By Catholic Online (NEWS CONSORTIUM)
7/18/2012 (3 years ago)
Catholic Online (www.catholic.org)
Only vegetarians will be visiting Mars, or at least that's according to the people who are in charge of designing the menu for NASA's Martian astronauts who may visit the planet sometime in the 2030's. Researchers have already begun planning the mission and are working on the all-important menu.
NASA's breakfast of champions, from the Apollo era. Future space meals will feature more attractive packaging.
LOS ANGELES, CA (Catholic Online) - Food matters. It's one of the most important contributors to morale and well being, especially when you're living in cramped quarters and facing imminent life and death situations. This has been known throughout history. Ancient records tell of feasts before battles, in more modern times extra rations have been issued to troops before sending them over the top. Today, even condemned prisoners get last meals delivered.
For astronauts, food is a much more complicated thing. For one, weightless environments affect taste. For another, a round trip to Mars will take almost three years with 18 of those months spent on the planet. Their food will have to last the duration and remain edible.
On the upside, Mars has some gravity, even though it isn't the same as on Earth. That gravity will give food some taste and the extra space will give astronauts the ability to grow some of their own food using specialized equipment and solutions.
More importantly, if the astronauts are able to grow and prepare their own food, they will get some choice in what's for dinner instead of being told what they will be eating that day.
For planners, the paramount criteria is to make sure that all astronauts remain fed with a balanced and nutritious diet. They will need all their calories, nutrients, and minerals to survive and work on the red planet for 18 months. And they must be satisfied with their portions because overeating one meal will mean less food for another.
In addition to nutrition, the crew's happiness matters. A Mars expedition will be crewed by a small team of astronauts and they will be deprived of family contact and the creature comforts of home. There will be no days off, no vacations - in space, every day is Monday.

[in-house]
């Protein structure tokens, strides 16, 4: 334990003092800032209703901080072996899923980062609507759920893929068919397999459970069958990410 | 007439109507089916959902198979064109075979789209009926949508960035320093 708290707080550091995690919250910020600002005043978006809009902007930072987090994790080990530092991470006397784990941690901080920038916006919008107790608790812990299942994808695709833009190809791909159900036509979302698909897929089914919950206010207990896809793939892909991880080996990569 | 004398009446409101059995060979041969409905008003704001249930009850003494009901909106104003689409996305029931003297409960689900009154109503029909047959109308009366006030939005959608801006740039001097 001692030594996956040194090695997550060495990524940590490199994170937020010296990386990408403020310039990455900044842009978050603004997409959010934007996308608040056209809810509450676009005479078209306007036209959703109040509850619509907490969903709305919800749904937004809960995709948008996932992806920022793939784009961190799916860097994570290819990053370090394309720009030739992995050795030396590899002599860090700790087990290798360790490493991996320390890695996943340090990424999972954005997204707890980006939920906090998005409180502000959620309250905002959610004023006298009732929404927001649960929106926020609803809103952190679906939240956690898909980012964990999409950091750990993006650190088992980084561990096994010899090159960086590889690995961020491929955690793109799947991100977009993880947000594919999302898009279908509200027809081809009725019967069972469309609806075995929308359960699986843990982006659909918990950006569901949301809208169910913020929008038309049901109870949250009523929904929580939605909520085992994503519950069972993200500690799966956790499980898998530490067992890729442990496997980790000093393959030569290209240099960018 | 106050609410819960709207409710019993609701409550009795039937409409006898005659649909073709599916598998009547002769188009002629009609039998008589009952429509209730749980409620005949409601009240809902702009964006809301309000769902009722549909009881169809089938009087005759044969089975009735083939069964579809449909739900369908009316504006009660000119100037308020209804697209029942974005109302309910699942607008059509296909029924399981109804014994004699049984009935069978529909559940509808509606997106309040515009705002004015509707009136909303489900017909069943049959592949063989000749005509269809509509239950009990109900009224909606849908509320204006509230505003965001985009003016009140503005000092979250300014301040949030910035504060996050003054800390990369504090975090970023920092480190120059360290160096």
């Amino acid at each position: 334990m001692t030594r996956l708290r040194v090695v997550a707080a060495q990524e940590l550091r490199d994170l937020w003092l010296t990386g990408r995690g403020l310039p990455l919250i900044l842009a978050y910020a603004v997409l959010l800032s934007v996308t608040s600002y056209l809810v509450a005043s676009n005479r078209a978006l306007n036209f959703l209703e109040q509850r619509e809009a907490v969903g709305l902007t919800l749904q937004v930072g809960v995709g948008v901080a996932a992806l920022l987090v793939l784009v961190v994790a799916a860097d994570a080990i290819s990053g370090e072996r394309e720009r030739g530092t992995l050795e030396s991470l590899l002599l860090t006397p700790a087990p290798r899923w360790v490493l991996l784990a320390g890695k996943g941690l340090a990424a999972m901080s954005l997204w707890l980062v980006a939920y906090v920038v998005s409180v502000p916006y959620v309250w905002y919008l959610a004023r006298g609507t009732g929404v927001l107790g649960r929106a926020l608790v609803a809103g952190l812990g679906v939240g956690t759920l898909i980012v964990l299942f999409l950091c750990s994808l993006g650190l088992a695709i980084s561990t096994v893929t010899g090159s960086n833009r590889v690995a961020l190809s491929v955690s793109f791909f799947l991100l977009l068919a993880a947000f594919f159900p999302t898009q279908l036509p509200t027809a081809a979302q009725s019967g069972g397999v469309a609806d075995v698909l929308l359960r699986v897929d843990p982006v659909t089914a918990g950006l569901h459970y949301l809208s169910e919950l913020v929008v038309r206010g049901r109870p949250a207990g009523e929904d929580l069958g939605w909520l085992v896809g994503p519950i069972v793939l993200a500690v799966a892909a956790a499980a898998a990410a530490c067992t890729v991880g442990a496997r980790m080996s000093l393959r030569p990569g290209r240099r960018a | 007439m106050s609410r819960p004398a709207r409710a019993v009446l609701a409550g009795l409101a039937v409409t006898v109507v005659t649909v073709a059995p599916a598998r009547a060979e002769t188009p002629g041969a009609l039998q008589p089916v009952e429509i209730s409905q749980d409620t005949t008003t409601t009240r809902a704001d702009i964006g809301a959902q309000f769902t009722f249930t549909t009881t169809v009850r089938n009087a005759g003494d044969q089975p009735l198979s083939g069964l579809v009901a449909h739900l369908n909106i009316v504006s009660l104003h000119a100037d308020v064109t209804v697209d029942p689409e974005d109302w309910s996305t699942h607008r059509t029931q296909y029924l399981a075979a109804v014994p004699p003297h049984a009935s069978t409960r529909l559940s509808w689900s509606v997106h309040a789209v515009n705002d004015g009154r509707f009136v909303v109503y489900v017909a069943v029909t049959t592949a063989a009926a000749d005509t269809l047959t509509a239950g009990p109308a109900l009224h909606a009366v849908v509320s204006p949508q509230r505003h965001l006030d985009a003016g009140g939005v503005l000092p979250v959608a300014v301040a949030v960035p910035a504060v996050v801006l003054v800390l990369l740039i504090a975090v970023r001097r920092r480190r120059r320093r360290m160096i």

And that's what makes food critical to mission success. Research shows that food affects morale. Whether it's turkey on Thanksgiving or cake for your birthday, food does a lot to make you happy. Planners must take that into account as they plan a menu astronauts will rely on for years.
But what about vegetables? Why will all the astronauts be vegetarian? It's not really discrimination. Instead, it's because meat and dairy products can't be kept for the long duration of the mission. Therefore, all the meals must be vegetarian -- they can't be anything else.
To ensure proper nutrition, a variety of items will be sent along. And to ensure enjoyment, tofu, nuts, and sauces will go along to enhance textures and flavors.
Of course, we should mention that at the end of the process comes recycling. Astronauts will be living in space for nearly three years and they will not have the luxury of throwing away their waste. At first glance that sounds absurd, since it's hardly possible to pollute interplanetary space with a single mission, but that's not the concern. Rather, a single craft with limited space will carry limited supplies. Even on Mars, the materials needed to sustain life will be limited. Astronauts will need to recycle everything, including personal waste matter and water, just to stay alive.
Therefore, over the next two decades, researchers will need to figure out how to keep a crew sustained and happy for a very long voyage that will have no hope of rescue or resupply should things go awry. All of that starts with food. You can't have a mission if you can't feed the astronauts.
It's happened before. During the age of exploration, sailors would often spend months or even years at sea subsisting on salt-pork and hardtack. But sailors had the hope of imminent landfall and could occasionally fish to add variety to their diet. Mars astronauts will have no such hope or luxury. But history tells us, it can be done as people have survived on much less for much longer periods on Earth - although no comparable feat has ever been attempted in space.
But they're trying. So advice for future astronauts: stay in school and learn to like your vegetables, you're going to be eating a lot of them sometime around 2030.
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